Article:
It seems we are having a hard time paying sufficient attention to the climate and extinction crises. This is because the causes for the most part move slowly, without the flashy drama that can focus our minds in the midst of 24-hour news cycles and social media distractions. The recent Netflix film Don’t Look Up cleverly captures our inability to focus on and come together to counter such a common threat. To change this, we must develop a “slow memory” that can help us care about and act on slow change.
Humans reckon with catastrophes by remembering them collectively and individually. If climate change is the main threat, it deserves as much attention as our grandparents and great-grandparents mustered to survive the threat of the second world war. Today, most of us actively recall and work against the things that led to that conflict – fascism, discrimination, hatred, economic deprivation – and we have coined the phrase “never again” to encapsulate the idea that remembering the past entails taking responsibility for the future.
A century ago, a French sociologist named Maurice Halbwachs, one of the founding fathers of memory studies, argued that collective memory offers a framework to make sense of the past, enabling a group to negotiate what it stands for. We tend to think of history in terms of specific dates, events and people, and so public commemoration mostly represents these in anniversaries, in plaques showing where “stuff happened”, or in statues. This is “fast memory”, an easily accessible repertoire of rituals of remembrance. Modern states – democratic and authoritarian alike – have whole departments devoted to fast-memory management.
The problem with climate change is that it does not lend itself easily to fast memory: it is not caused by a clear set of definable events or actors, and responsibility for it lies with many different people, communities and economic, social and colonial processes – many of them in the distant past. It can also not be overcome through either the heroic actions of a few or short-term concerted effort.
In order for policy making and mass behaviour to change, the threat of climate change and species extinction has to become impossible to ignore. For this to happen, we need to develop an emotional, rather than merely intellectual, relationship with the planet and its future inhabitants. How can we understand “never again” in relation to human-made environmental devastation?
The present has been shaped by gradual change
Slow memory – a concept I have developed in collaboration with colleagues as part of an EU-funded project – would mean creating space and time in our fast-paced lives to recognise that the present (and future) is shaped by gradual and creeping transformations, like the decline in bee populations or the disappearance of the rainforest.
Slow memory means decentring humans from the stories we tell about our past and allowing other species to feature in them. This is what activists in Brighton are now doing annually on November 30 when they gather to mourn lost species in a kind of funeral rite, creating what they describe as “a space for exploring stories about extinctions, that also acknowledge and pay proper attention to the related human experiences of injustice or oppression.”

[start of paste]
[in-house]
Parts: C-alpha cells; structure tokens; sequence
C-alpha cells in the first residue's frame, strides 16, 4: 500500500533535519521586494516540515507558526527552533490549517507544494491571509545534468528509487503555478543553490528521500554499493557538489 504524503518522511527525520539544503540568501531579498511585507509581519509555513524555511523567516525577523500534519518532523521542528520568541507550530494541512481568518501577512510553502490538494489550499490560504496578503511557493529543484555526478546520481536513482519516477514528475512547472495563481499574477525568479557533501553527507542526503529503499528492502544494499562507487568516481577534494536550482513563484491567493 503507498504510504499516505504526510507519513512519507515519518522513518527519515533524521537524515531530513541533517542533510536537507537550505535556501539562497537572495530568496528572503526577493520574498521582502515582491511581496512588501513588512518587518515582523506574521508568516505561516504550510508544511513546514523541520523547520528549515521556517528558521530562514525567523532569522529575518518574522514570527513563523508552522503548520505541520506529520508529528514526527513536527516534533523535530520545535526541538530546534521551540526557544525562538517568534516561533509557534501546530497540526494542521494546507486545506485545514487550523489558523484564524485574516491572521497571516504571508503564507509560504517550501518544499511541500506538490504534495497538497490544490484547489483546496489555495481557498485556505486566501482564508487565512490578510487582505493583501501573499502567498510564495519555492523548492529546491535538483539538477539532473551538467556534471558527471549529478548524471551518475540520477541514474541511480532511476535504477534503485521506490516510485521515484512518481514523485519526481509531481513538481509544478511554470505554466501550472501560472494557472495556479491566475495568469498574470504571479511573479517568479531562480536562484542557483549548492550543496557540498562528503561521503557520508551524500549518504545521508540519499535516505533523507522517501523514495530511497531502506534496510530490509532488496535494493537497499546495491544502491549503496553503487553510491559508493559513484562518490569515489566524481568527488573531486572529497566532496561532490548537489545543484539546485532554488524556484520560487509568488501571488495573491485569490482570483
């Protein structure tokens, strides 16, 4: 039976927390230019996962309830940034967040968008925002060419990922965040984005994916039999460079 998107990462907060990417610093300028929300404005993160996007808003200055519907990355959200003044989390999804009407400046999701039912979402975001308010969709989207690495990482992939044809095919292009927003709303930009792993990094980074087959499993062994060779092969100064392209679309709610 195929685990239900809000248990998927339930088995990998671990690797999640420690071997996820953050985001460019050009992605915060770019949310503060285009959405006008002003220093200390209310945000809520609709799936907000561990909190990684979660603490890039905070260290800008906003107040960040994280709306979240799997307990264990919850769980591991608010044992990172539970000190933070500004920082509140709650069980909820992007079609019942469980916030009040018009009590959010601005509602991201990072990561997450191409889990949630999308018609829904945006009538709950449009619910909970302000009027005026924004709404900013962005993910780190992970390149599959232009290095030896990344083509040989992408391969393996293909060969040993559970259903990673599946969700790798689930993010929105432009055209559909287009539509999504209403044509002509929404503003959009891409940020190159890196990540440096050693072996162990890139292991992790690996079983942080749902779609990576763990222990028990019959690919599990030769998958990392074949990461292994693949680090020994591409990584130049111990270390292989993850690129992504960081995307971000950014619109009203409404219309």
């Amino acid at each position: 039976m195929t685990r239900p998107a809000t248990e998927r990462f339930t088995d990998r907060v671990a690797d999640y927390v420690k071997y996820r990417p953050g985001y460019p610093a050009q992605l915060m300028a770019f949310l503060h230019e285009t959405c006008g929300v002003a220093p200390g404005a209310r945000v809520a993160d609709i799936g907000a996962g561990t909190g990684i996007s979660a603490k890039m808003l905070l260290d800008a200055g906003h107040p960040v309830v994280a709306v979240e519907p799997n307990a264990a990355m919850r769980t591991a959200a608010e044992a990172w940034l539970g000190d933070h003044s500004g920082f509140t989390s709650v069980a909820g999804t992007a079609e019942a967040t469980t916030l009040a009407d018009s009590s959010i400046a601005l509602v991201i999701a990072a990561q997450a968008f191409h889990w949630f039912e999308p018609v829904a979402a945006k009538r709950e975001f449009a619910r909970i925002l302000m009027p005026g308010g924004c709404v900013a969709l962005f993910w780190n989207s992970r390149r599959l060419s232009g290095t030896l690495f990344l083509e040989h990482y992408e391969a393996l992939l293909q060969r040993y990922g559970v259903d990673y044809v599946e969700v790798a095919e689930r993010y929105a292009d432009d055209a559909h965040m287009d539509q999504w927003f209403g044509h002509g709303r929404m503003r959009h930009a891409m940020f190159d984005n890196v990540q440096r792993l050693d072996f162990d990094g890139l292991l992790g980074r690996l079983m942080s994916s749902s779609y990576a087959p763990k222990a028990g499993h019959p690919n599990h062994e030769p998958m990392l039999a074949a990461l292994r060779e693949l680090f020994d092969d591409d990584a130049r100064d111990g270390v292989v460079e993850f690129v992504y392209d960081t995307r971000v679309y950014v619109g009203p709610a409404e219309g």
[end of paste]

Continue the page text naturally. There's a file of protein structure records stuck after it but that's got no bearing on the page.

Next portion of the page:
Thankfully, we do not have to start from scratch to create slow memory: as Joanne Garde-Hansen and colleagues have shown in their work on flood memories, communities that have experienced environmental change have long developed ways of remembering, though these have often been forgotten or ignored. Such practices have left traces in community archives and family storytelling, and finding them requires us to “slow down” and rethink what, who and which source matters.
Listening to older people or marginalised communities and learning about their responses to change is a good place to begin. This “slowed down” course of action in the face of danger may seem strangely devoid of predictable outcomes, but clearly our ever-accelerating drive for fast solutions has been part of the problem so far.
How to develop slow memory
Another avenue to develop “slow memory” is to use familiar techniques of commemoration to call attention to a slow-moving threat. The most impressive effort of this kind is Eden Portland, a proposal to turn a former mine into a memorial space, as well as build an epic above-ground monument, to remember the species we have lost and help evoke an emotional response.
The memorial will be built on a cliff on the Isle of Portland in southern England, in a Unesco World Heritage region known as the Jurassic coast due to the rich variety of fossils found there. These fossils are nature’s way of commemorating past inhabitants of our planet, but the traces in the rock have not been recognised by humans as a call to action.
At Eden Portland, enormous sculptures of the white rhino, the Yangze dolphin and other extinct animals will give the victims of poaching and habitat destruction a face and make “fast memory” work to remember slow devastation.
Conventional commemoration – the monument – will thus be used to foster the emotional bonds between human and non-human species that are indispensable to persuading our politics to act now – before it is too late. What we need is myriad small and large projects of this kind of “slow memory” to evoke a fundamental shift in consciousness about climate change.
Don’t have time to read about climate change as much as you’d like?
Get a weekly roundup in your inbox instead. Every Wednesday, The Conversation’s environment editor writes Imagine, a short email that goes a little deeper into just one climate issue. Join the 10,000+ readers who’ve subscribed so far.